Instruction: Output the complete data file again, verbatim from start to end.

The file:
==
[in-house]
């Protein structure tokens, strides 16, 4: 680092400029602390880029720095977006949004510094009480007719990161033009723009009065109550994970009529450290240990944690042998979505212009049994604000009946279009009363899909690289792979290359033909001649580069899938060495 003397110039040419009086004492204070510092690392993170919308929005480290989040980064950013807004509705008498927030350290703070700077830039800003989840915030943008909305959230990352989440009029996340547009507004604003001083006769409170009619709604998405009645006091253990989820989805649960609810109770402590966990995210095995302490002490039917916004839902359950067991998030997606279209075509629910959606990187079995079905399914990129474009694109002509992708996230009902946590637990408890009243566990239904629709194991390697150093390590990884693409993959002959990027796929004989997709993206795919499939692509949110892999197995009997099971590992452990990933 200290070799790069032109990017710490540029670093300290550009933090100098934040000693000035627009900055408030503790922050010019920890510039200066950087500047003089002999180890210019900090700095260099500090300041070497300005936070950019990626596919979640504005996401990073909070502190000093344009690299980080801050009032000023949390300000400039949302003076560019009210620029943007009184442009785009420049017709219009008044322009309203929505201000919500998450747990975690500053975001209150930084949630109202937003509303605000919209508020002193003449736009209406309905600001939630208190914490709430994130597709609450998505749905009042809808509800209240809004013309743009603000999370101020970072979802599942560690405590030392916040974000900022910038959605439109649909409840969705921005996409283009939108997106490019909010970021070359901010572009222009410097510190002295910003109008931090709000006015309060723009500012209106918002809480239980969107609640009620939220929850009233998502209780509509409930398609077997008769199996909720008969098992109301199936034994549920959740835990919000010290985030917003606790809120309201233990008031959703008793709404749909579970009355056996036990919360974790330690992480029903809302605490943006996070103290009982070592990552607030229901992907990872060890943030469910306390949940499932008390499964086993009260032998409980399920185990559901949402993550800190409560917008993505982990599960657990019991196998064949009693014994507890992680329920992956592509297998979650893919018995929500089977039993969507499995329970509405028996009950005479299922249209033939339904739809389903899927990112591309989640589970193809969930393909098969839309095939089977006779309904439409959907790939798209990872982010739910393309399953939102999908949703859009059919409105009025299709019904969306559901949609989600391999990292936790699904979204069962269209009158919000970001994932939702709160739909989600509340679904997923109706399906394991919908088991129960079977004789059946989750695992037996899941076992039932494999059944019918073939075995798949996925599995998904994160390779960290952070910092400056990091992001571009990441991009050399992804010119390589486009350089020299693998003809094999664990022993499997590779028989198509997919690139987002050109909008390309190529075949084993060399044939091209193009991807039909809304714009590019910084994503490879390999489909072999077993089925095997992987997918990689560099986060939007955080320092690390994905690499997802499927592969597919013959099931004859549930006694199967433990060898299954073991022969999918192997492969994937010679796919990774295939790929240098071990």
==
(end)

[in-house]
């Protein structure tokens, strides 16, 4: 680092400029602390880029720095977006949004510094009480007719990161033009723009009065109550994970009529450290240990944690042998979505212009049994604000009946279009009363899909690289792979290359033909001649580069899938060495 003397110039040419009086004492204070510092690392993170919308929005480290989040980064950013807004509705008498927030350290703070700077830039800003989840915030943008909305959230990352989440009029996340547009507004604003001083006769409170009619709604998405009645006091253990989820989805649960609810109770402590966990995210095995302490002490039917916004839902359950067991998030997606279209075509629910959606990187079995079905399914990129474009694109002509992708996230009902946590637990408890009243566990239904629709194991390697150093390590990884693409993959002959990027796929004989997709993206795919499939692509949110892999197995009997099971590992452990990933 200290070799790069032109990017710490540029670093300290550009933090100098934040000693000035627009900055408030503790922050010019920890510039200066950087500047003089002999180890210019900090700095260099500090300041070497300005936070950019990626596919979640504005996401990073909070502190000093344009690299980080801050009032000023949390300000400039949302003076560019009210620029943007009184442009785009420049017709219009008044322009309203929505201000919500998450747990975690500053975001209150930084949630109202937003509303605000919209508020002193003449736009209406309905600001939630208190914490709430994130597709609450998505749905009042809808509800209240809004013309743009603000999370101020970072979802599942560690405590030392916040974000900022910038959605439109649909409840969705921005996409283009939108997106490019909010970021070359901010572009222009410097510190002295910003109008931090709000006015309060723009500012209106918002809480239980969107609640009620939220929850009233998502209780509509409930398609077997008769199996909720008969098992109301199936034994549920959740835990919000010290985030917003606790809120309201233990008031959703008793709404749909579970009355056996036990919360974790330690992480029903809302605490943006996070103290009982070592990552607030229901992907990872060890943030469910306390949940499932008390499964086993009260032998409980399920185990559901949402993550800190409560917008993505982990599960657990019991196998064949009693014994507890992680329920992956592509297998979650893919018995929500089977039993969507499995329970509405028996009950005479299922249209033939339904739809389903899927990112591309989640589970193809969930393909098969839309095939089977006779309904439409959907790939798209990872982010739910393309399953939102999908949703859009059919409105009025299709019904969306559901949609989600391999990292936790699904979204069962269209009158919000970001994932939702709160739909989600509340679904997923109706399906394991919908088991129960079977004789059946989750695992037996899941076992039932494999059944019918073939075995798949996925599995998904994160390779960290952070910092400056990091992001571009990441991009050399992804010119390589486009350089020299693998003809094999664990022993499997590779028989198509997919690139987002050109909008390309190529075949084993060399044939091209193009991807039909809304714009590019910084994503490879390999489909072999077993089925095997992987997918990689560099986060939007955080320092690390994905690499997802499927592969597919013959099931004859549930006694199967433990060898299954073991022969999918192997492969994937010679796919990774295939790929240098071990």